City hall issued the following news release after Guelph Transit workers nixed its contract offer:
The Amalgamated Transit Union (ATU) Local 1189 members voted to reject the City of Guelph’s final contract offer.
The City believes it has exhausted all traditional negotiation options and, with the support of Guelph City Council, made the difficult decision to lock out the 205 members of ATU Local 1189 and suspend traditional Guelph Transit service as of 12:01 a.m. July 14. Guelph Transit Mobility Service for pre-booked medical appointments will continue during the labour disruption.
On Saturday, July 12, media representatives are invited to hear comments from Mayor Karen Farbridge and Chief Administrative Officer Ann Pappert explaining the reasons behind the City’s decision.
What: Media opportunity to ask questions about Guelph Transit union lock out
Who: Mayor Karen Farbridge
Chief Administrative Officer Ann Pappert
Where: City Hall Galleria, 1 Carden Street, Guelph, O
Here’s the city’s offer to transit workers
The city wants the public to know what kind of a deal it is offering its Guelph Transit employees in advance of a provincially monitored vote on that deal set to take place Friday July 11.
The city released some details of what it has called its “final offer” to members of the Amalgamated Transit Union Local 1189 on Thursday July 10 in an effort to counteract what it called “sensational and inaccurate comments,” made by the union’s president.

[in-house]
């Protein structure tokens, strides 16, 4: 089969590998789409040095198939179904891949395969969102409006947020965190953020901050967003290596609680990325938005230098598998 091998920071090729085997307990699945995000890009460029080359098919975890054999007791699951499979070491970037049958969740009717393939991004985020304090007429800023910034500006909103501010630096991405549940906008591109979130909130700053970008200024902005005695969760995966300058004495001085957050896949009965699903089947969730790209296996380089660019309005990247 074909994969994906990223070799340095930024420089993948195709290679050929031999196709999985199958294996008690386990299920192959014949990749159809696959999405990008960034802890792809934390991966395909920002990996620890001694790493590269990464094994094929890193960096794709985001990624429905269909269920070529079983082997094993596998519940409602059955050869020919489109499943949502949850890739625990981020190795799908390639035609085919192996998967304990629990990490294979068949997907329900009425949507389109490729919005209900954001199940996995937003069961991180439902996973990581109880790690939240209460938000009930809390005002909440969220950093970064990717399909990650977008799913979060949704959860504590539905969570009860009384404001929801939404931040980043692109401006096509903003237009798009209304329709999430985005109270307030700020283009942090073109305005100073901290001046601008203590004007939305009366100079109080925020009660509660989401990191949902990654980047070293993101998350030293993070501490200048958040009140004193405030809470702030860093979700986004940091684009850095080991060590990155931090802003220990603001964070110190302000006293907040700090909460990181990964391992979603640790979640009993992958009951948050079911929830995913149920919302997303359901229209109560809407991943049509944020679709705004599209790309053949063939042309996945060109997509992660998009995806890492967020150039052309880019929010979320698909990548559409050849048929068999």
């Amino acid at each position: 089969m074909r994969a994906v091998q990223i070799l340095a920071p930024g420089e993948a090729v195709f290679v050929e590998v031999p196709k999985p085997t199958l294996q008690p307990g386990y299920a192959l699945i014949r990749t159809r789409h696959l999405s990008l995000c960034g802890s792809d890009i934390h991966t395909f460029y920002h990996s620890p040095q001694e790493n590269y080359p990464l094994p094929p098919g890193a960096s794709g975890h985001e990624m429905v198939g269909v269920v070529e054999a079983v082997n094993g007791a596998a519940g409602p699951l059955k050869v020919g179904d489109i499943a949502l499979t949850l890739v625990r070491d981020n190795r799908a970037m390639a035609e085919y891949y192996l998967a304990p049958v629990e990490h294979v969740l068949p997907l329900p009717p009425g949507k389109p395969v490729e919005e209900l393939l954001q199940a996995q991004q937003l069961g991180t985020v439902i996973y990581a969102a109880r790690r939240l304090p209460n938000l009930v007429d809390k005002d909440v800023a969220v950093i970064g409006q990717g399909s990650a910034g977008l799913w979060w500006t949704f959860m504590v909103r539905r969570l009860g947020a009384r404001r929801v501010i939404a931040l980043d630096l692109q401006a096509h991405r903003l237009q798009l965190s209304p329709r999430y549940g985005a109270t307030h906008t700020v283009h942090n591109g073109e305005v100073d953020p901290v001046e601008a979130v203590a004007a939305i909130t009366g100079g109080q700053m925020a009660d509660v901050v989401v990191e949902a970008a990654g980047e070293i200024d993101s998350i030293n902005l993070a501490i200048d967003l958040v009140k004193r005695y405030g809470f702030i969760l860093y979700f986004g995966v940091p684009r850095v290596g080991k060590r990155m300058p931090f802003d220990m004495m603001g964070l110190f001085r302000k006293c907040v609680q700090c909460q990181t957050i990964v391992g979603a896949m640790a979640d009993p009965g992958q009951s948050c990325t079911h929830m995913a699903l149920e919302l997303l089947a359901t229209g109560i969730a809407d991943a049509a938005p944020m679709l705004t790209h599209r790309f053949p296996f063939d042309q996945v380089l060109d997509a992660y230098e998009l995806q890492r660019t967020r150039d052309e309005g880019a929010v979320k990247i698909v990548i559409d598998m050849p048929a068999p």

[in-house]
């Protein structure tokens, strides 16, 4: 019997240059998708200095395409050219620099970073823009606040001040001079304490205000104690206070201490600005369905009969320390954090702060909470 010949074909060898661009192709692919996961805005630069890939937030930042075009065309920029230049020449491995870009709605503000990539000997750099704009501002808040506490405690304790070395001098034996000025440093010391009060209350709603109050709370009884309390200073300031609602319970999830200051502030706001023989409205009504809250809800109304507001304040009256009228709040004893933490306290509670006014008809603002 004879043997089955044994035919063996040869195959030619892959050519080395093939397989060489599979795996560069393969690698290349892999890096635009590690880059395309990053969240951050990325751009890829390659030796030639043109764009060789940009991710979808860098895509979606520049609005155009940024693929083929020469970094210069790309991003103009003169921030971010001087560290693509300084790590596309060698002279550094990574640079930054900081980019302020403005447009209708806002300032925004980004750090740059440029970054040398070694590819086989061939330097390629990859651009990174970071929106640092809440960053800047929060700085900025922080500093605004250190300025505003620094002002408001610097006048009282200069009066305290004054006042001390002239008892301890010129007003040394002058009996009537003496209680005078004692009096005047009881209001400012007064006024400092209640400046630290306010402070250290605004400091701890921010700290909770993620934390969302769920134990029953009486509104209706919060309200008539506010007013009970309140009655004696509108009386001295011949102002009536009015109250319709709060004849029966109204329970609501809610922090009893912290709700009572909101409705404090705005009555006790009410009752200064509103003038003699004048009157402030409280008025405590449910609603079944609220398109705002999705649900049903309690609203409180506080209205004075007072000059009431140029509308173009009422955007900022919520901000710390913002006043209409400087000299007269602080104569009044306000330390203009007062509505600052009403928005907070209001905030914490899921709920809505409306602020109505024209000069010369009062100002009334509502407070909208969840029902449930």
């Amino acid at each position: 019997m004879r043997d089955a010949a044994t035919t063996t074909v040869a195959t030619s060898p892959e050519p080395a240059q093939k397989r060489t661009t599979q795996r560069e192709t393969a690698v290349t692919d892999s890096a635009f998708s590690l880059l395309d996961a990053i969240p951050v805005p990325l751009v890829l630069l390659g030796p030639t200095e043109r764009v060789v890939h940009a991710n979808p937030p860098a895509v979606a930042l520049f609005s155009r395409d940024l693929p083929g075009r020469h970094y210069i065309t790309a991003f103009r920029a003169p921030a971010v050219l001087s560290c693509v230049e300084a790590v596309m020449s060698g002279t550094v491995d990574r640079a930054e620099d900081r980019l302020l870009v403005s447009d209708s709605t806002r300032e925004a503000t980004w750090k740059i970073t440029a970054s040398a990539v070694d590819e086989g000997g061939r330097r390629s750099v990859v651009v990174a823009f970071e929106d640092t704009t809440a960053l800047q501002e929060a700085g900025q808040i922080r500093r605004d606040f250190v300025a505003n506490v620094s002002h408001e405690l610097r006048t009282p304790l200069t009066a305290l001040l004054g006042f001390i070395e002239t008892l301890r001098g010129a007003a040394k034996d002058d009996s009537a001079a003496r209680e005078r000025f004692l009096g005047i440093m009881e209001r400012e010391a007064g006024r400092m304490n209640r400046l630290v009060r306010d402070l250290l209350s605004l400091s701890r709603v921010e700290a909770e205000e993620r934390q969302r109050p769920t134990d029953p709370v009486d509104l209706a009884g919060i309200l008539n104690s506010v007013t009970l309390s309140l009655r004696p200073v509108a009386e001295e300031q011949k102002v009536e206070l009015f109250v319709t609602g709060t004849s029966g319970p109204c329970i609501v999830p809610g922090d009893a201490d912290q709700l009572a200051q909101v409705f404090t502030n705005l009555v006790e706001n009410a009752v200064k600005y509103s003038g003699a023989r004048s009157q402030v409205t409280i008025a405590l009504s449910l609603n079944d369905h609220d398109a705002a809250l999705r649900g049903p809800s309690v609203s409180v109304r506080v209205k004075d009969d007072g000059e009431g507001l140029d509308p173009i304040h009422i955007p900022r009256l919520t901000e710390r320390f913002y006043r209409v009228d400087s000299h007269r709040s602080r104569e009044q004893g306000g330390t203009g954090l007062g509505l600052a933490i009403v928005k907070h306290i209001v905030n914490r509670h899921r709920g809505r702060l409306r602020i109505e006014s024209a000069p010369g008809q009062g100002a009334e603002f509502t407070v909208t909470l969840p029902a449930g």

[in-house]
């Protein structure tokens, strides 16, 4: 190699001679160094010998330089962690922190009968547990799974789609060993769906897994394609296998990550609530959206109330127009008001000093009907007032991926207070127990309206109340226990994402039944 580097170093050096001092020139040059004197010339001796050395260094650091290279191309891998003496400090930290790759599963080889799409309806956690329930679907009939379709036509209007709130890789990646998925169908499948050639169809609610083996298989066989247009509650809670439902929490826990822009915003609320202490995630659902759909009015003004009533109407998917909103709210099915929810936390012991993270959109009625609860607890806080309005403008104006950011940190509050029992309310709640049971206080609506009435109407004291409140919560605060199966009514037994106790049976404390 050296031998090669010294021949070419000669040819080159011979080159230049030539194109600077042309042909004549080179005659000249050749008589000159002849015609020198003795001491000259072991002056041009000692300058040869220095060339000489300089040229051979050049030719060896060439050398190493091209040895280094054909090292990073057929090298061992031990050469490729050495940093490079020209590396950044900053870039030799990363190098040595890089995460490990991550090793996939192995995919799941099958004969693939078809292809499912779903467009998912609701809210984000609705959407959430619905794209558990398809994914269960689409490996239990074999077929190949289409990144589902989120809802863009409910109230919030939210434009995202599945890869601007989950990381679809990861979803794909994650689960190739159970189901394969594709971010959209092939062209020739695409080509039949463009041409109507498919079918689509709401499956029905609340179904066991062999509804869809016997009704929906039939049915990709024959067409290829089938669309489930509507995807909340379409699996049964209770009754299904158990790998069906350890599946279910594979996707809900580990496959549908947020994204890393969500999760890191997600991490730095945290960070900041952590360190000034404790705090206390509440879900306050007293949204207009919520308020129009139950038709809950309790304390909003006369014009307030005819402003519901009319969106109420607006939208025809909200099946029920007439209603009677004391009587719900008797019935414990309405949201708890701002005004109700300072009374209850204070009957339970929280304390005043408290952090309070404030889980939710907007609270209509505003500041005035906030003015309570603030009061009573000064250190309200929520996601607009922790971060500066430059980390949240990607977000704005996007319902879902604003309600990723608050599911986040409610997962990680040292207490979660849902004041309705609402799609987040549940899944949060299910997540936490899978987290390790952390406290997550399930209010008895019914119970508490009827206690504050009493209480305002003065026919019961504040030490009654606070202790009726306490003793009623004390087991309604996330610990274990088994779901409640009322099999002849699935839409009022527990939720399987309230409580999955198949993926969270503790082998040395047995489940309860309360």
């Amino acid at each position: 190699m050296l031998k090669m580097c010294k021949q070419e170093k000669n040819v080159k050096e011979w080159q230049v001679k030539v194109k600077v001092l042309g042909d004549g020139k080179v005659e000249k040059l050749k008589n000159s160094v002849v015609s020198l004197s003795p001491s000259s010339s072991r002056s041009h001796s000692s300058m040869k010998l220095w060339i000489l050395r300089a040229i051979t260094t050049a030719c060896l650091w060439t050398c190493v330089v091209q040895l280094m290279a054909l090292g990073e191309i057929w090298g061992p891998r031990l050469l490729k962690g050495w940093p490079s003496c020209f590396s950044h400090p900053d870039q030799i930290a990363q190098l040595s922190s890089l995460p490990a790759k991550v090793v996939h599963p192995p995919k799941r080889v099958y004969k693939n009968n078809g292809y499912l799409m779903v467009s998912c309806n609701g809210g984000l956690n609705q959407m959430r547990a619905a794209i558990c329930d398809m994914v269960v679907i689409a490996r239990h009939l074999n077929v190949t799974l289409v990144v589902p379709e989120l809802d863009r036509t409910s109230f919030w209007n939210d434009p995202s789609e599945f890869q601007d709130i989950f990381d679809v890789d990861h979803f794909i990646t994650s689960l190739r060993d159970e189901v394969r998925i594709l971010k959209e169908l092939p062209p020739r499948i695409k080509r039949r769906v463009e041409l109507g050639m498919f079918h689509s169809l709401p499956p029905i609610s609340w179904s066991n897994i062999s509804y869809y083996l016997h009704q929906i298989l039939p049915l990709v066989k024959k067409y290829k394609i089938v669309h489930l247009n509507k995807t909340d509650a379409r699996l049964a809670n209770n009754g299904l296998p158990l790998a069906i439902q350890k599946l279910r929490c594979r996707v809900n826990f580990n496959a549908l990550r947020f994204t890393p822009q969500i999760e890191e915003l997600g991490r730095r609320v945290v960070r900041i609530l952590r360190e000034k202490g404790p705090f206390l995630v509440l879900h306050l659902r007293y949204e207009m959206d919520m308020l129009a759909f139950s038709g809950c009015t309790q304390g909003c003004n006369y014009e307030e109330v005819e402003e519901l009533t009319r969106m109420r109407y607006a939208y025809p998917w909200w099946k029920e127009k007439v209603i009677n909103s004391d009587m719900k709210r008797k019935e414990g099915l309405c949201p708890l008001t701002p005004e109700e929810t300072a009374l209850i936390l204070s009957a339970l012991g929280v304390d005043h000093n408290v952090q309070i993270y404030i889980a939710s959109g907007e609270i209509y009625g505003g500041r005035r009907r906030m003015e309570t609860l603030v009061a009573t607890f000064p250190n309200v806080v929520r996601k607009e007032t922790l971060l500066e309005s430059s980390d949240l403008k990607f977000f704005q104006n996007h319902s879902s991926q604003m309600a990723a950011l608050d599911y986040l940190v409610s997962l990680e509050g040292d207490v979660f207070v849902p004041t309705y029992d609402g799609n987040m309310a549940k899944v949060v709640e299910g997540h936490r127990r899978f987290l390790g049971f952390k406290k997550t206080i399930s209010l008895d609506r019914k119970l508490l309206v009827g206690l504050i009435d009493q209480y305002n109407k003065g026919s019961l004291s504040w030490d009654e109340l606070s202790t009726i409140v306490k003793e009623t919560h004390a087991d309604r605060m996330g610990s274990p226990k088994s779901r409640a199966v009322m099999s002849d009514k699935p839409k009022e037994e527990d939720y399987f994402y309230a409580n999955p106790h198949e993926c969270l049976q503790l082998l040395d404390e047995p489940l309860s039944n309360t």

“Based on recent comments made in the media by ATU’s president, the city believes the public and our employees have a right to know the facts and critical details of the city’s offer,” the city’s executive director of corporate and human resources, Mark Amorosi, said in a news release.
The details include the following proposed wage increases:
• July 1, 2013 – 1.7 per cent increase
• July 1, 2014 – 1.6 per cent increase
• July 1, 2015 – 1.6 per cent increase
• July 1, 2016 – 1.5 per cent increase
The offer will not impact employee health and medical benefits, the news release said.
The offer is consistent with recent agreements reached between other Ontario municipalities and their transit unions, including Grand River, London and Sudbury, it said.
“We encourage our transit union members to read the final offer for themselves and come to their own conclusions,” said Amorosi. “We value the contribution of our transit employees to an important city operation and hope to avoid any service disruption.”
Both the union and the city have been in a legal position to strike or lockout workers respectively since June 16.
Union members will get the chance to vote on the city’s offer on Friday from 7 a.m. to 8 p.m. in a vote monitored by the Ministry of Labour. Results of the vote are expected later that evening.
The city has said if the contract is rejected, the city will meet to consider its options, including a potential lockout.